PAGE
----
In the 13th century, clerics in Paris required a Bible volume compact enough to take along on their travels. Scribes then made smaller and smaller manuscripts comprising the complete set of Scriptures in a codex no larger than what a hand could hold. Using extremely thin parchment and an extraordinarily tiny script, the Bible became highly 'portable'. Making such small books required good planning and organization. The spaces designated for decoration had to be allotted beforehand and illuminators had to adapt their painting accordingly.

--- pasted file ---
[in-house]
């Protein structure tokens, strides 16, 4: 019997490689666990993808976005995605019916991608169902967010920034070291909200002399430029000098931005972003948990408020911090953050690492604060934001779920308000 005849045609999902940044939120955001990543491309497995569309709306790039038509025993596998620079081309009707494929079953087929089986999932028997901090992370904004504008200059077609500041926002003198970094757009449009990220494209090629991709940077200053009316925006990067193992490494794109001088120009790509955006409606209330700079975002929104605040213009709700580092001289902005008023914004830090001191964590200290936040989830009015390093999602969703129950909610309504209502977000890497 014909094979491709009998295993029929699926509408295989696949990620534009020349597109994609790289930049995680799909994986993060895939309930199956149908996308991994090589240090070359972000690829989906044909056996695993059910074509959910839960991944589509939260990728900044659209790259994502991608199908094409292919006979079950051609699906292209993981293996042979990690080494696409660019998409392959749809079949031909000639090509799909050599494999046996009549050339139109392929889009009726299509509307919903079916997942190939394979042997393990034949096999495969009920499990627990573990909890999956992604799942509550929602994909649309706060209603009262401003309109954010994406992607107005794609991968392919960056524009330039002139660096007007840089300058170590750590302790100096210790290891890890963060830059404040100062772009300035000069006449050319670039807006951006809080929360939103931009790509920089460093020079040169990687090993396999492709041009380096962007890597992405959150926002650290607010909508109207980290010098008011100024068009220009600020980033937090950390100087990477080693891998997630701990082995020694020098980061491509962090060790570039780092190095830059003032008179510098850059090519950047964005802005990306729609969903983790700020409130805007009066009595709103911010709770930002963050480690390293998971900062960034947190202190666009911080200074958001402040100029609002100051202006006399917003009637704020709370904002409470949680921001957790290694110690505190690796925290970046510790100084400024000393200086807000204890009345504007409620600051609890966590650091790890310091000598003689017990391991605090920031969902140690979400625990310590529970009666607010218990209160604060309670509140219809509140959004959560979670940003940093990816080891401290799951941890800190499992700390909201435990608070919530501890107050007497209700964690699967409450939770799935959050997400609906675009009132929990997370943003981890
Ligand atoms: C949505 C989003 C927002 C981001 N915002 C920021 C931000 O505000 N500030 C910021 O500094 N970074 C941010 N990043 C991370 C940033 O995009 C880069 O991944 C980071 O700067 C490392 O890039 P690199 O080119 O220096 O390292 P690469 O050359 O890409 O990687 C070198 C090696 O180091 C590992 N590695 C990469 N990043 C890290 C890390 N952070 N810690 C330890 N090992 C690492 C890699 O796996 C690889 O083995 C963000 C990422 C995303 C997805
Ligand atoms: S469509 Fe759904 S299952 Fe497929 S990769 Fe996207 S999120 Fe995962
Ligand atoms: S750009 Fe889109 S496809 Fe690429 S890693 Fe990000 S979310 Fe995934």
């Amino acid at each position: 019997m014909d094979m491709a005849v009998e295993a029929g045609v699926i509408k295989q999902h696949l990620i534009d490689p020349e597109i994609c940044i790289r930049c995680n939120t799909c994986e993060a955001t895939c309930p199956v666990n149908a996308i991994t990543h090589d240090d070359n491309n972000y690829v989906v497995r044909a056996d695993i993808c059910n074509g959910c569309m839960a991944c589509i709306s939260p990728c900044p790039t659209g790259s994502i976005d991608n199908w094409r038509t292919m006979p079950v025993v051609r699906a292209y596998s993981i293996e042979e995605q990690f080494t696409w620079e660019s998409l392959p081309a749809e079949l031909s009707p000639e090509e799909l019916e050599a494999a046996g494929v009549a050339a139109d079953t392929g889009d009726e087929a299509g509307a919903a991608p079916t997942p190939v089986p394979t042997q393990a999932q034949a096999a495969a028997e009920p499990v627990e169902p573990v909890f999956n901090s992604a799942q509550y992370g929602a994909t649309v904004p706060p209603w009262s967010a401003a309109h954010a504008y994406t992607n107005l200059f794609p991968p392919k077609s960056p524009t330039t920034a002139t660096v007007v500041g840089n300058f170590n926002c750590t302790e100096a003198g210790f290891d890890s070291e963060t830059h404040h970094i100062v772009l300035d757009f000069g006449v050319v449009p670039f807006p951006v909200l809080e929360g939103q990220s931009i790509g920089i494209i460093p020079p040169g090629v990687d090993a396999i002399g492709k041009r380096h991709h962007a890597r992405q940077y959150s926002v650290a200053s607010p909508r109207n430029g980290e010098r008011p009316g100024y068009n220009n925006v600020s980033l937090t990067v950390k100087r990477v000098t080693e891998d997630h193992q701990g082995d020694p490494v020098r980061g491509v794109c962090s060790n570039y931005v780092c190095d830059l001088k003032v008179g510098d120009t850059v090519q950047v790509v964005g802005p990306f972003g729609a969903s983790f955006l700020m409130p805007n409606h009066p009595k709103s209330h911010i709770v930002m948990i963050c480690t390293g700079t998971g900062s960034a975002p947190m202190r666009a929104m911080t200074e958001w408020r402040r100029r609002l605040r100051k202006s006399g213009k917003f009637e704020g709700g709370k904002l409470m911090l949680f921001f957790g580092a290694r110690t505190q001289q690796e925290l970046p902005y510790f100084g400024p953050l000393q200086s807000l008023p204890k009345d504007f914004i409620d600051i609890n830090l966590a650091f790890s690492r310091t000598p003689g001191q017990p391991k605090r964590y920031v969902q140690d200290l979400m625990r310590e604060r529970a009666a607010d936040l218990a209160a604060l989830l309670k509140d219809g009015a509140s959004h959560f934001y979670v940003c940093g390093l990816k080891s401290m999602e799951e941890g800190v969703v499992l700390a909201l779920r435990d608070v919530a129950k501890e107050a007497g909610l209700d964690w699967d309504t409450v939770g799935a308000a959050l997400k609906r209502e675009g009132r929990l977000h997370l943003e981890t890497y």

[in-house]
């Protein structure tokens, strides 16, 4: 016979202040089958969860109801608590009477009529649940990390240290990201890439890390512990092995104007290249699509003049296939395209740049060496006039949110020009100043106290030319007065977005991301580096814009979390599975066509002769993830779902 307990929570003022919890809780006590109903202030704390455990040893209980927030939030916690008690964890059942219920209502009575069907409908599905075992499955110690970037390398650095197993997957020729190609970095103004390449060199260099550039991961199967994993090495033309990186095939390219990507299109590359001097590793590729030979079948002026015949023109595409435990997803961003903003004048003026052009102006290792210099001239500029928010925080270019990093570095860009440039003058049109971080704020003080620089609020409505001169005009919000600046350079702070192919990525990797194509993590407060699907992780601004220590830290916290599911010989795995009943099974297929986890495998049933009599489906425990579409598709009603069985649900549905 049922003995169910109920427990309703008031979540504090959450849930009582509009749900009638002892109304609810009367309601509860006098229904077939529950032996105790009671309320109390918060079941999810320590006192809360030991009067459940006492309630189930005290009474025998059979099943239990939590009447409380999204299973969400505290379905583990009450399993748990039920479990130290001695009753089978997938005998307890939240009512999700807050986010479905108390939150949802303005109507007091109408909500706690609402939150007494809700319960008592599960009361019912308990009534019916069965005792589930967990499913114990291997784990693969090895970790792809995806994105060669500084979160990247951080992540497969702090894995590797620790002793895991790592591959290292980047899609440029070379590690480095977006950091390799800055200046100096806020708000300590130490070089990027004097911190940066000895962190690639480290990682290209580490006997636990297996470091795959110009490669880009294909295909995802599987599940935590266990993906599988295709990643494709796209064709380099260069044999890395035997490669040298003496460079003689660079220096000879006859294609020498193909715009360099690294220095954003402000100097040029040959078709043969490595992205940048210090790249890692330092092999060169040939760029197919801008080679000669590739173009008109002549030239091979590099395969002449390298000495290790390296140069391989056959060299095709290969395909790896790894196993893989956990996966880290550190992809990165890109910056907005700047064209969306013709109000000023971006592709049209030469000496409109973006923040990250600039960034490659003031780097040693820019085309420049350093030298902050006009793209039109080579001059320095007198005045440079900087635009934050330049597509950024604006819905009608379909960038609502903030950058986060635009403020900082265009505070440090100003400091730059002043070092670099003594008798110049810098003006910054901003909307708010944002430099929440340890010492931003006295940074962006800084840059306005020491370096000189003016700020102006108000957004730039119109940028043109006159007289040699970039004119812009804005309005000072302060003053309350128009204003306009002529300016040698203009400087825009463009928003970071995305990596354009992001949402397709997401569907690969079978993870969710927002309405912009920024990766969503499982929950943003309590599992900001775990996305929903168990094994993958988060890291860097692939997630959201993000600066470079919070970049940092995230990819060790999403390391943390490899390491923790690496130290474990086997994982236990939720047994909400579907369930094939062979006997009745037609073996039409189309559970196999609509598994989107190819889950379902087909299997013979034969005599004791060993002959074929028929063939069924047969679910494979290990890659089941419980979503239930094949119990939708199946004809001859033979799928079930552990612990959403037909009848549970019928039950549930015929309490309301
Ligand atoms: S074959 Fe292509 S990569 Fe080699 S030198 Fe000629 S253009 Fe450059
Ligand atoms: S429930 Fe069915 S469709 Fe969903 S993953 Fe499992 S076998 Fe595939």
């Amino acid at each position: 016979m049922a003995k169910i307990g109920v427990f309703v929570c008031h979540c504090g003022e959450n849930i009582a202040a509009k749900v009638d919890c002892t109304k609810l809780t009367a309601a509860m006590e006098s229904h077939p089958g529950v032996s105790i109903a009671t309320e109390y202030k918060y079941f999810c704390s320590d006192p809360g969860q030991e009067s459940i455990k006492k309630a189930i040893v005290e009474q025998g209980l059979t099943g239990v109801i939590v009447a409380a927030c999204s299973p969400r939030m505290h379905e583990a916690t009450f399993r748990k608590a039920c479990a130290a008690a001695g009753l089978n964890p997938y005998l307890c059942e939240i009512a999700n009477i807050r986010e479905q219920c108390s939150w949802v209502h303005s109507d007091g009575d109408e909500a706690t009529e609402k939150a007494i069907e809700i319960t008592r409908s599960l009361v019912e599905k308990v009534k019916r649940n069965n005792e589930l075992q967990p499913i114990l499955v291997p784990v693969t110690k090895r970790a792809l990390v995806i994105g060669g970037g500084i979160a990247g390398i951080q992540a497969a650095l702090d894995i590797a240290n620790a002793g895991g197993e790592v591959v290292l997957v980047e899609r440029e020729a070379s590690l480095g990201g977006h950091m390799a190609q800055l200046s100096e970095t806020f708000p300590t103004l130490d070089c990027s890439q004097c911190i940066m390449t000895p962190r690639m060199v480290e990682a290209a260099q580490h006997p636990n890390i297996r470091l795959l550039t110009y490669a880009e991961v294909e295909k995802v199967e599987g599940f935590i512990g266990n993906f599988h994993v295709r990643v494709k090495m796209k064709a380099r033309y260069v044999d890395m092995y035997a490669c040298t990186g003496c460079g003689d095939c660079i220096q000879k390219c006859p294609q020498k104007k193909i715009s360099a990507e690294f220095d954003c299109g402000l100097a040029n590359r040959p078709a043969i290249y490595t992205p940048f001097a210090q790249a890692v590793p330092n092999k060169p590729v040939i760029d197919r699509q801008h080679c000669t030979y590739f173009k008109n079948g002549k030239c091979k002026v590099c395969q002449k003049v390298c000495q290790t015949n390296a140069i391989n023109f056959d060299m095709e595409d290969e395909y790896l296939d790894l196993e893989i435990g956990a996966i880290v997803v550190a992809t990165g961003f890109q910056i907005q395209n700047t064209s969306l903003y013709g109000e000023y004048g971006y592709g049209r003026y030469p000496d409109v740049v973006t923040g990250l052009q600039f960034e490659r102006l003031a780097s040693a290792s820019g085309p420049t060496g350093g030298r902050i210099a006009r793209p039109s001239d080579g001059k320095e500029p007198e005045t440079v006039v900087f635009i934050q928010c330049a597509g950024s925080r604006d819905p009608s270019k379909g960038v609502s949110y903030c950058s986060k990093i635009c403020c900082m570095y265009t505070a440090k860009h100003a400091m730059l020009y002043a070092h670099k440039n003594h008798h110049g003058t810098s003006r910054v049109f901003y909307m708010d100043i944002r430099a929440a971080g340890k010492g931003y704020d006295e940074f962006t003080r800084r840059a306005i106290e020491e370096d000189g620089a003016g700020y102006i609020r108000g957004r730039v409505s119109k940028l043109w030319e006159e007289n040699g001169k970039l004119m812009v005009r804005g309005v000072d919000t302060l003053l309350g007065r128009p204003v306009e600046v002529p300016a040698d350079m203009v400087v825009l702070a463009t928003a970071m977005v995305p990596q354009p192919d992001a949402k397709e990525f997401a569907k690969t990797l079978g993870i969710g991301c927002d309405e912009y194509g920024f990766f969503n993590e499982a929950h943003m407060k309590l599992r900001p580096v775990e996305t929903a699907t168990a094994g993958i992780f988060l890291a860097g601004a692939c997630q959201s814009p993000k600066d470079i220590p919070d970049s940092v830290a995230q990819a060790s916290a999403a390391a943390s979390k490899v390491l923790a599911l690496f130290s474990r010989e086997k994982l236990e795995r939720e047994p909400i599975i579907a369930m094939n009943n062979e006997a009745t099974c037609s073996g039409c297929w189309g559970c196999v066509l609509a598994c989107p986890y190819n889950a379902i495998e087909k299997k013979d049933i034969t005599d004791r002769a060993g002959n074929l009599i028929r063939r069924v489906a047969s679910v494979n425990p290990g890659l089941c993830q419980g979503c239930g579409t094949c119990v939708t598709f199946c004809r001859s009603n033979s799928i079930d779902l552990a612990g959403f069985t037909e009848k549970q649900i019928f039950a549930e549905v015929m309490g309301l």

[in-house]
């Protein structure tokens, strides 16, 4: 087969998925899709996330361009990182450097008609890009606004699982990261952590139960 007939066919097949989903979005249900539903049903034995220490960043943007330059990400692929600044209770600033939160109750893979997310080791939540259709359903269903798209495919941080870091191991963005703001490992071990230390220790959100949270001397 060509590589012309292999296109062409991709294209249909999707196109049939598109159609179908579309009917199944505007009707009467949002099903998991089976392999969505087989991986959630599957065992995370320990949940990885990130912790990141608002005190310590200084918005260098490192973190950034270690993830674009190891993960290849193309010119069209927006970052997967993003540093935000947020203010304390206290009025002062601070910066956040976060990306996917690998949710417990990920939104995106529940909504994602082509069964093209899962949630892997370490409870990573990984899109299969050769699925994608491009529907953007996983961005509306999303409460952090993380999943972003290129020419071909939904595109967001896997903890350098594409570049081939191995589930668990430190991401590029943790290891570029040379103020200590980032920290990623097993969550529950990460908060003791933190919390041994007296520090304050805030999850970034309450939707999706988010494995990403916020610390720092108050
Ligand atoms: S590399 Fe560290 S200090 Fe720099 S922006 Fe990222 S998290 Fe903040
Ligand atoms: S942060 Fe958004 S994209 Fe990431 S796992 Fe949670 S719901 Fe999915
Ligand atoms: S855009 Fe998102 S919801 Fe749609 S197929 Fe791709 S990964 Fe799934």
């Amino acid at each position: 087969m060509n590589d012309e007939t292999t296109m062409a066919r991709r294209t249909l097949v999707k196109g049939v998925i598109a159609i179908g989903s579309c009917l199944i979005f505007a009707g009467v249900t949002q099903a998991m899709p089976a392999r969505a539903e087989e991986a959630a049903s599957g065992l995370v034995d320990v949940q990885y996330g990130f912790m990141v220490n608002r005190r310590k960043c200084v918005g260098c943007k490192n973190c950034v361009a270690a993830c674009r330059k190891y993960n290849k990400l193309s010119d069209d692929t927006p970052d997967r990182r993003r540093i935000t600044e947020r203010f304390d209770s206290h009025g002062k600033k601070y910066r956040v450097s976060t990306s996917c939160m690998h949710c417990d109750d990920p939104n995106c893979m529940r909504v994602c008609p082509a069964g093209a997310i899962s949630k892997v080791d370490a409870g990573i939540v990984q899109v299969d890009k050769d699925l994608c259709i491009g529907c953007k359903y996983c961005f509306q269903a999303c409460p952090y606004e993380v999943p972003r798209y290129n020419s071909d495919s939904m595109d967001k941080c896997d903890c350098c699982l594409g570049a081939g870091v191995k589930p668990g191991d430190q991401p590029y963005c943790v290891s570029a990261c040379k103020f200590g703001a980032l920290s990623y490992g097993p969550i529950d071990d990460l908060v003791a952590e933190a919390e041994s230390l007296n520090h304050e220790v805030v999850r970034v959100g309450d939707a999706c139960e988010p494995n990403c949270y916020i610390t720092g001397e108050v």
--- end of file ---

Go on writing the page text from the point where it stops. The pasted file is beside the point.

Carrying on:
Here, all books and chapters are introduced by puzzle- and flourish-initials; moreover, eleven books open with a historiated initial, two of which – as often in these small bibles – are larger and extend along the text column. The Old Testament opens with Creation at Genesis (f. 4v), and the New Testament with the Tree of Jesse (f. 468) at the Gospels of Matthew. Within a form of seven joint ovals, the days of Creation are represented, illustrating the foundation of heaven and earth, the firmament, land and trees, sun and moon, animals, Adam and Eve, and, at last, God's rest. While the Creation accomplished the work of man's formation, this perfect world was followed by man's fall. The series culminates in a scene of the Crucifixion, the sacrifice securing man's salvation. The 'small in size but large in scale' illuminations are by an artist of the so-called Mathurin workshop, who used firm, black outlines to achieve simple but clear figures, uncomplicated draperies, and sketchily drawn, transparent heads.